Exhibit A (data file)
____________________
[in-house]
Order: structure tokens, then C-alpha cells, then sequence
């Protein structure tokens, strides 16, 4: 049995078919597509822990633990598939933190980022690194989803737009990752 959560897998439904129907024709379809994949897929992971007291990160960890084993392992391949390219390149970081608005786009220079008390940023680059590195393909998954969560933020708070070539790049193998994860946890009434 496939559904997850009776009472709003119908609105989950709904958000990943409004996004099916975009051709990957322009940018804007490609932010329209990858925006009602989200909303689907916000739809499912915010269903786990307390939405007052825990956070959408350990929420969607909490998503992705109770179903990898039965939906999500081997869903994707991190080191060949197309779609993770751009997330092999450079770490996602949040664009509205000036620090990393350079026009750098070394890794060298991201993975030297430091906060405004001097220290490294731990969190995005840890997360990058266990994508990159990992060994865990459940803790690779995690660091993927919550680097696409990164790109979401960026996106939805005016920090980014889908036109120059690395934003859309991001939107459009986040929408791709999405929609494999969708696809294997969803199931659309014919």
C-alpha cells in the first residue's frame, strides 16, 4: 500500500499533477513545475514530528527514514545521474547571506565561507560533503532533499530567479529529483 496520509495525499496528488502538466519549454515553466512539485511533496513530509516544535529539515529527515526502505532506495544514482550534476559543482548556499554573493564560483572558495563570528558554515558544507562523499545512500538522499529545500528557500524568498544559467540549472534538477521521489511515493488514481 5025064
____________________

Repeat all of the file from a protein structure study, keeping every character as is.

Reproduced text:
[in-house]
Order: structure tokens, then C-alpha cells, then sequence
């Protein structure tokens, strides 16, 4: 049995078919597509822990633990598939933190980022690194989803737009990752 959560897998439904129907024709379809994949897929992971007291990160960890084993392992391949390219390149970081608005786009220079008390940023680059590195393909998954969560933020708070070539790049193998994860946890009434 496939559904997850009776009472709003119908609105989950709904958000990943409004996004099916975009051709990957322009940018804007490609932010329209990858925006009602989200909303689907916000739809499912915010269903786990307390939405007052825990956070959408350990929420969607909490998503992705109770179903990898039965939906999500081997869903994707991190080191060949197309779609993770751009997330092999450079770490996602949040664009509205000036620090990393350079026009750098070394890794060298991201993975030297430091906060405004001097220290490294731990969190995005840890997360990058266990994508990159990992060994865990459940803790690779995690660091993927919550680097696409990164790109979401960026996106939805005016920090980014889908036109120059690395934003859309991001939107459009986040929408791709999405929609494999969708696809294997969803199931659309014919």
C-alpha cells in the first residue's frame, strides 16, 4: 500500500499533477513545475514530528527514514545521474547571506565561507560533503532533499530567479529529483 496520509495525499496528488502538466519549454515553466512539485511533496513530509516544535529539515529527515526502505532506495544514482550534476559543482548556499554573493564560483572558495563570528558554515558544507562523499545512500538522499529545500528557500524568498544559467540549472534538477521521489511515493488514481 5025064